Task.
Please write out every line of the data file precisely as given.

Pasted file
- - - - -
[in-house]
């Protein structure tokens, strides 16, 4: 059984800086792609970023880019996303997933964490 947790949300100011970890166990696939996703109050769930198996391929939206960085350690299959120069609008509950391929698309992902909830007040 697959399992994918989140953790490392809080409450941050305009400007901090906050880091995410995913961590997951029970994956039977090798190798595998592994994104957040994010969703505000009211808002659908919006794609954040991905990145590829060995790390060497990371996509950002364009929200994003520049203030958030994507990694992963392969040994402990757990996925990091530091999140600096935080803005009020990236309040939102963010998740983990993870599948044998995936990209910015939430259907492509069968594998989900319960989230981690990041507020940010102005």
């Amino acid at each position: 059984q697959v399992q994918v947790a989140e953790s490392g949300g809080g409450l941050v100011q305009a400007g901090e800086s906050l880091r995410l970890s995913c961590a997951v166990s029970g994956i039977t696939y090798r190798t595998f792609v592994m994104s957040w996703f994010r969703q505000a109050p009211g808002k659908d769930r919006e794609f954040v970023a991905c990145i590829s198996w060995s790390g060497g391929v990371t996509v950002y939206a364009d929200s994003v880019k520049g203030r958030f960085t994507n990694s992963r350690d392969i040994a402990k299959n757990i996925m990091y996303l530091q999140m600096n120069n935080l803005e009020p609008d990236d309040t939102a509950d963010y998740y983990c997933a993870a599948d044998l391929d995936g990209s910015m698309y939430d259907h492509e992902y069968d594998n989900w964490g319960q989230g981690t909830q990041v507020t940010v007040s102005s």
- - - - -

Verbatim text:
[in-house]
């Protein structure tokens, strides 16, 4: 059984800086792609970023880019996303997933964490 947790949300100011970890166990696939996703109050769930198996391929939206960085350690299959120069609008509950391929698309992902909830007040 697959399992994918989140953790490392809080409450941050305009400007901090906050880091995410995913961590997951029970994956039977090798190798595998592994994104957040994010969703505000009211808002659908919006794609954040991905990145590829060995790390060497990371996509950002364009929200994003520049203030958030994507990694992963392969040994402990757990996925990091530091999140600096935080803005009020990236309040939102963010998740983990993870599948044998995936990209910015939430259907492509069968594998989900319960989230981690990041507020940010102005």
């Amino acid at each position: 059984q697959v399992q994918v947790a989140e953790s490392g949300g809080g409450l941050v100011q305009a400007g901090e800086s906050l880091r995410l970890s995913c961590a997951v166990s029970g994956i039977t696939y090798r190798t595998f792609v592994m994104s957040w996703f994010r969703q505000a109050p009211g808002k659908d769930r919006e794609f954040v970023a991905c990145i590829s198996w060995s790390g060497g391929v990371t996509v950002y939206a364009d929200s994003v880019k520049g203030r958030f960085t994507n990694s992963r350690d392969i040994a402990k299959n757990i996925m990091y996303l530091q999140m600096n120069n935080l803005e009020p609008d990236d309040t939102a509950d963010y998740y983990c997933a993870a599948d044998l391929d995936g990209s910015m698309y939430d259907h492509e992902y069968d594998n989900w964490g319960q989230g981690t909830q990041v507020t940010v007040s102005s």